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An embedded editor for Clojure

Also try Paravim, an editor-as-a-library based on Vim!

What is it?

Nightlight is an editor you run inside your Clojure projects. Instead of being a separate application like traditional editors and IDEs, it's just a library that you add to your project. It spins up a web server and provides a completely browser-based interface to edit your code.

By running inside your project, it has complete access to the running state of your program. The ambition is to create something that follows the Lisp and Smalltalk tradition, blurring the line between your tools and your code to provide unprecedented interactivity.

Join the discussion on /r/Nightcode and read the source code.

How do I get started?

With Boot...

Add it to your build.boot:

  :source-paths #{"src"}
  :dependencies '[[org.clojure/clojure "1.9.0"]
                  [nightlight "RELEASE" :scope "test"]])

(require '[nightlight.boot :refer [nightlight]])

(deftask run []
    (nightlight :port 4000)))

Then, in your project, do boot run

With Leiningen...

Add it to your ~/.lein/profiles.clj:

{:user {:plugins [[nightlight/lein-nightlight "RELEASE"]]}}

Then, in your project, do lein nightlight

With the official clj tool...

Add it to your deps.edn:

{:paths ["src"]
 :deps {nightlight {:mvn/version "RELEASE"}}}

Then, in your project, do clj -m nightlight.core

What can it do?

Code Completion

The right sidebar is constantly showing you code completion suggestions as you type. It works with all your third-party libraries as well. Just hit tab to select the first, or click another item in the list.


Since it's running inside your project, Nightlight provides a REPL for free. No need to fiddle with connections -- just click the REPL tab in the left sidebar.


In addition to a standard REPL, you can enable an instaREPL for any Clojure file. That will cause the code to be constantly evaluated as you type, with the results shown on the left.

What about ClojureScript?

Nightlight can optionally display a ClojureScript REPL tab that contains an embedded view of your ClojureScript app and a REPL that can access it. Additionally, it will enable the instaREPL in all your ClojureScript files.

Setting it up involves just two steps:

1. Require nightlight.repl-server in your ClojureScript app

Just add it to your main ns form like this:

(ns hello-world.core
  (:require [nightlight.repl-server]))

Note: Leiningen users will also need to add Nightlight to the dependencies vector in project.clj:

[nightlight "RELEASE"]

2. Tell Nightlight what address your ClojureScript app is running on

With Boot, just pass the URL into the boot task:

(deftask run []
    (serve :dir "target/public" :port 3000)
    (cljs :source-map true :optimizations :none)
    (nightlight :port 4000 :url "http://localhost:3000")))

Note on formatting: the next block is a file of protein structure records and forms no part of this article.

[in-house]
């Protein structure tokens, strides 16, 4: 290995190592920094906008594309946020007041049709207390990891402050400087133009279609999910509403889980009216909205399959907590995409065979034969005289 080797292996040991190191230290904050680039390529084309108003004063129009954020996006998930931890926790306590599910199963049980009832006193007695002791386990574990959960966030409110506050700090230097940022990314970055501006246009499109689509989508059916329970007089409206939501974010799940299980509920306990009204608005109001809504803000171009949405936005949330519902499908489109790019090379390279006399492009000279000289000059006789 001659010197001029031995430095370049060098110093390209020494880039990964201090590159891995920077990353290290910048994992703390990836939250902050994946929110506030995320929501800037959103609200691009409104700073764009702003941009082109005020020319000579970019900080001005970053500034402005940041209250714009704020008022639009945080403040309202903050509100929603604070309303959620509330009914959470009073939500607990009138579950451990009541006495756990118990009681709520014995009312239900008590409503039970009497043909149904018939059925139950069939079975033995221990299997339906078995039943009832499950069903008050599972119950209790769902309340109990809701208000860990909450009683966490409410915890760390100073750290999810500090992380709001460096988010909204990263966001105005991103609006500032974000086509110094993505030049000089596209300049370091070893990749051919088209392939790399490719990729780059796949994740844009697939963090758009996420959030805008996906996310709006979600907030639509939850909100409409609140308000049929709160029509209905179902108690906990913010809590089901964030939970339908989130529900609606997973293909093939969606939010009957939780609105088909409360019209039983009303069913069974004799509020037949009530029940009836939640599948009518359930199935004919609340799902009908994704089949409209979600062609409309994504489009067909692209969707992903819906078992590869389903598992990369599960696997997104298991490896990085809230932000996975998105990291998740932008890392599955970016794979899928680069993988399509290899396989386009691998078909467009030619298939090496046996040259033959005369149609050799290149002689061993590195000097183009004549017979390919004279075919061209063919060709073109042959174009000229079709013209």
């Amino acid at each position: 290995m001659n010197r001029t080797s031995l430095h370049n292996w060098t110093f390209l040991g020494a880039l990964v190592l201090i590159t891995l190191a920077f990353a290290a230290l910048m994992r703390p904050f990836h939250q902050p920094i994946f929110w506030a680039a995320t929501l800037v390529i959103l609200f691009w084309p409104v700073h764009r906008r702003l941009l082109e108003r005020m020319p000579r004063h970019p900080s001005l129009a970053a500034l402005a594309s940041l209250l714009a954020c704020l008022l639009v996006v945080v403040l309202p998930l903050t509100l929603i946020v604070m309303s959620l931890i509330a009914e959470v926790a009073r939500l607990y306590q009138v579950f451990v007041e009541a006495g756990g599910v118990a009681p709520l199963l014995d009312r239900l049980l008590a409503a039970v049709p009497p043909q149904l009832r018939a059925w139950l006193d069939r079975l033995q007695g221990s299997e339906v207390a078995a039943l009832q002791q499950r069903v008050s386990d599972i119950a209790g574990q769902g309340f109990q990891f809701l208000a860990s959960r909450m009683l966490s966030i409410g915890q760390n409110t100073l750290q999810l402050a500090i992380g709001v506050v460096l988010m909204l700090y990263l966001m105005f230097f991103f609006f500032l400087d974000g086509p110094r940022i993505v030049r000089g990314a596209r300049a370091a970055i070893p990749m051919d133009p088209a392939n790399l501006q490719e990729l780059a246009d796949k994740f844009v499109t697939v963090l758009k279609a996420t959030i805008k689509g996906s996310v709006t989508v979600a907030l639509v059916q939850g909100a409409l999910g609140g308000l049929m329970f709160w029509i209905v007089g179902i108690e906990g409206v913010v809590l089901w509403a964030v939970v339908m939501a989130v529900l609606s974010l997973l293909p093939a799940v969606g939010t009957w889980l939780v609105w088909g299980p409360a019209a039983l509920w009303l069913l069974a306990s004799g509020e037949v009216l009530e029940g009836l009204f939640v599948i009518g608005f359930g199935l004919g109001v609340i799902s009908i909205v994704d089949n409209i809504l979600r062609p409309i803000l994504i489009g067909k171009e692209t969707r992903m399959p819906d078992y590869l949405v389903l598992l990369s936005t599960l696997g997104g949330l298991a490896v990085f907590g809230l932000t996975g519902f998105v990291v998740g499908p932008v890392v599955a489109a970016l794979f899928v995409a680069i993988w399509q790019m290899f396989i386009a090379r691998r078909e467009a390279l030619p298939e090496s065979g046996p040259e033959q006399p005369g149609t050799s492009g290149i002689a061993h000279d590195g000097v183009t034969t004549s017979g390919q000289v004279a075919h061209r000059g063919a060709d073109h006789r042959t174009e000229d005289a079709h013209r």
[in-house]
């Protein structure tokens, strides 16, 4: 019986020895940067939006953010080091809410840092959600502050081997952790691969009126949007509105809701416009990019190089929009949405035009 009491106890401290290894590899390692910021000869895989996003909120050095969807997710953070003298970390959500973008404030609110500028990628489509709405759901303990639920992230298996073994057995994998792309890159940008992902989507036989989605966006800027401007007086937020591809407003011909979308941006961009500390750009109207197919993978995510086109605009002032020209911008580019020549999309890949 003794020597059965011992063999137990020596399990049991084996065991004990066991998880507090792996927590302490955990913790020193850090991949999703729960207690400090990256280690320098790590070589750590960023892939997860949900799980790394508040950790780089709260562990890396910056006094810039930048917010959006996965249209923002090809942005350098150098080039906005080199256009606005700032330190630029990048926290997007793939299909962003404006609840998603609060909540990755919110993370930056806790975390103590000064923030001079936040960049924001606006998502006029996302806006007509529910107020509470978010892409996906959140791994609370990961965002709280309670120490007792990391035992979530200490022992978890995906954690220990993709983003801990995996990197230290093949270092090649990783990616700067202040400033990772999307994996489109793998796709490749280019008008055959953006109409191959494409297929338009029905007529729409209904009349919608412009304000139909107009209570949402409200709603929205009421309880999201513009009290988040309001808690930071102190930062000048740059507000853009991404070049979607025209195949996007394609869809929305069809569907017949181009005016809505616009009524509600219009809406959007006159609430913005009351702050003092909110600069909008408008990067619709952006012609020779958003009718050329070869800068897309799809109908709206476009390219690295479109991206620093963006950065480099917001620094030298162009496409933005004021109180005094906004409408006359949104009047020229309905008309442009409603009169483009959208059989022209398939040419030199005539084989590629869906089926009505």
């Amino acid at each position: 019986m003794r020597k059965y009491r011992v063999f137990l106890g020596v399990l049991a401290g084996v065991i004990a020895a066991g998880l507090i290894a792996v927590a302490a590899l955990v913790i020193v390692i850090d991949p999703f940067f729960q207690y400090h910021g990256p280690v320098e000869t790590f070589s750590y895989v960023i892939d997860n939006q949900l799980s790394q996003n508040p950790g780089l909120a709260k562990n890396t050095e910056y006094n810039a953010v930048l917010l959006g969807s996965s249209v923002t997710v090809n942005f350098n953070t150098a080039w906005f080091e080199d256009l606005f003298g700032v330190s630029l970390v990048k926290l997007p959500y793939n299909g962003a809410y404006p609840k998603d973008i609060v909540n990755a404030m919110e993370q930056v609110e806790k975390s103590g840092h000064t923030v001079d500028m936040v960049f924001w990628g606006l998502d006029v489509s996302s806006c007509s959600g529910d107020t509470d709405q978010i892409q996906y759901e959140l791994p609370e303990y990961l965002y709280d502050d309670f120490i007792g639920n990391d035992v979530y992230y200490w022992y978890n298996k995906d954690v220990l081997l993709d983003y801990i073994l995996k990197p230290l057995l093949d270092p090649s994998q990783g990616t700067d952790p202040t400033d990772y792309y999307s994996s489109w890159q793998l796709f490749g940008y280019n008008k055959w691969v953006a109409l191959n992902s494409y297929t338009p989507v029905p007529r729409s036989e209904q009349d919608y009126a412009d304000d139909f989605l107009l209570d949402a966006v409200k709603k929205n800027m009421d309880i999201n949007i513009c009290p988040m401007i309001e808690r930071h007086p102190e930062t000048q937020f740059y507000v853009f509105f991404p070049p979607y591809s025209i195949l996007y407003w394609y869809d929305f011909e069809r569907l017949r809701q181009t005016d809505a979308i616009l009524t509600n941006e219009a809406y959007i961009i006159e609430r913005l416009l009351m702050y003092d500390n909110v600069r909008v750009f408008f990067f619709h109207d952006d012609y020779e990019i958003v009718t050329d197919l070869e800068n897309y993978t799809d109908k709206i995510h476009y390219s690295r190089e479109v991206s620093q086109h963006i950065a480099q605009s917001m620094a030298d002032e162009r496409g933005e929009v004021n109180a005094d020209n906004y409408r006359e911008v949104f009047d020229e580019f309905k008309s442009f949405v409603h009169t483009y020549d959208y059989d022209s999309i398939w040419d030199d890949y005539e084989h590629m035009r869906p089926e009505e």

With Leiningen or the official clj tool, pass the URL into the command:

lein nightlight --url "http://localhost:3000"
clj -m nightlight.core --url "http://localhost:3000"

That's it! This is quite possibly the simplest setup process you'll find for a ClojureScript REPL.

Can I use this to develop on a remote server?

Absolutely. Run Nightlight on your desired port, and make sure the server is exposing that port publicly. Keep in mind that anyone will be able to access it if they know the address! To prevent this, there are two options:

1. Set a username and password

Nightlight allows you to require a username and password.

With Boot, it's recommended that you do this in ~/.boot/profile.boot:

(set-env! :dependencies '[[nightlight "RELEASE" :scope "test"]])
(require '[nightlight.boot :refer [nightlight]])
(task-options! nightlight {:user "admin passw0rd"})

With Leiningen or the official clj tool, do this in the command:

lein nightlight --user "admin passw0rd"
clj -m nightlight.core --user "admin passw0rd"

2. Bind Nightlight to localhost and access it via SSH tunneling

First, pass :host "localhost" to the Boot task (or --host localhost to the lein command). This will prevent Nightlight from accepting connections from outside localhost.

Then, from your local machine, set up an SSH tunnel. For example, if you run Nightlight on port 4000 on your server, the following command will allow you to access it on your local machine at http://localhost:9000 (replace USERNAME and IP_ADDRESS, of course):

ssh -L 9000:localhost:4000 USERNAME@IP_ADDRESS

How does this compare to Nightcode?

Nightcode is a Clojure IDE I've been working on for some time. It works like any traditional IDE, running in its own process. I have always struggled to provide features like code completion because they require a deep understanding of your project, including its dependencies.

More powerful editors like Cider and Cursive manage to do this with some very complex machinery that I could never duplicate. Instead, I decided to rethink the problem. Since Nightlight runs inside the same process as your project, code completion and other advanced features are trivial to implement.